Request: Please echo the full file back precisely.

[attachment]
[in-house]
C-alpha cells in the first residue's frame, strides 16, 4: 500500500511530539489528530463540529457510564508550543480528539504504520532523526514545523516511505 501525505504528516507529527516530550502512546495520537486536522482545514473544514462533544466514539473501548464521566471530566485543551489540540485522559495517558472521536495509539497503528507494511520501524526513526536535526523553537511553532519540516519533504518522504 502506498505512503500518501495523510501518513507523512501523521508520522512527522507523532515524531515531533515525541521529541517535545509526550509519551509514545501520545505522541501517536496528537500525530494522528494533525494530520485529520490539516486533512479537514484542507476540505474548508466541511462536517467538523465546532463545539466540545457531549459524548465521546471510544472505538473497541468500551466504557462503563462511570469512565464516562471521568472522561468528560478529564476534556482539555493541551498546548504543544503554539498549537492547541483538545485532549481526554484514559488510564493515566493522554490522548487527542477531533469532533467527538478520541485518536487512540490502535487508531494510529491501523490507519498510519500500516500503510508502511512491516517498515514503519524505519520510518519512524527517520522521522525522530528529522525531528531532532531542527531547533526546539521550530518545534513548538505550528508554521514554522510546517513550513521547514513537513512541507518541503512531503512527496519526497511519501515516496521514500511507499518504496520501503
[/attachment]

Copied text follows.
[in-house]
C-alpha cells in the first residue's frame, strides 16, 4: 500500500511530539489528530463540529457510564508550543480528539504504520532523526514545523516511505 501525505504528516507529527516530550502512546495520537486536522482545514473544514462533544466514539473501548464521566471530566485543551489540540485522559495517558472521536495509539497503528507494511520501524526513526536535526523553537511553532519540516519533504518522504 502506498505512503500518501495523510501518513507523512501523521508520522512527522507523532515524531515531533515525541521529541517535545509526550509519551509514545501520545505522541501517536496528537500525530494522528494533525494530520485529520490539516486533512479537514484542507476540505474548508466541511462536517467538523465546532463545539466540545457531549459524548465521546471510544472505538473497541468500551466504557462503563462511570469512565464516562471521568472522561468528560478529564476534556482539555493541551498546548504543544503554539498549537492547541483538545485532549481526554484514559488510564493515566493522554490522548487527542477531533469532533467527538478520541485518536487512540490502535487508531494510529491501523490507519498510519500500516500503510508502511512491516517498515514503519524505519520510518519512524527517520522521522525522530528529522525531528531532532531542527531547533526546539521550530518545534513548538505550528508554521514554522510546517513550513521547514513537513512541507518541503512531503512527496519526497511519501515516496521514500511507499518504496520501503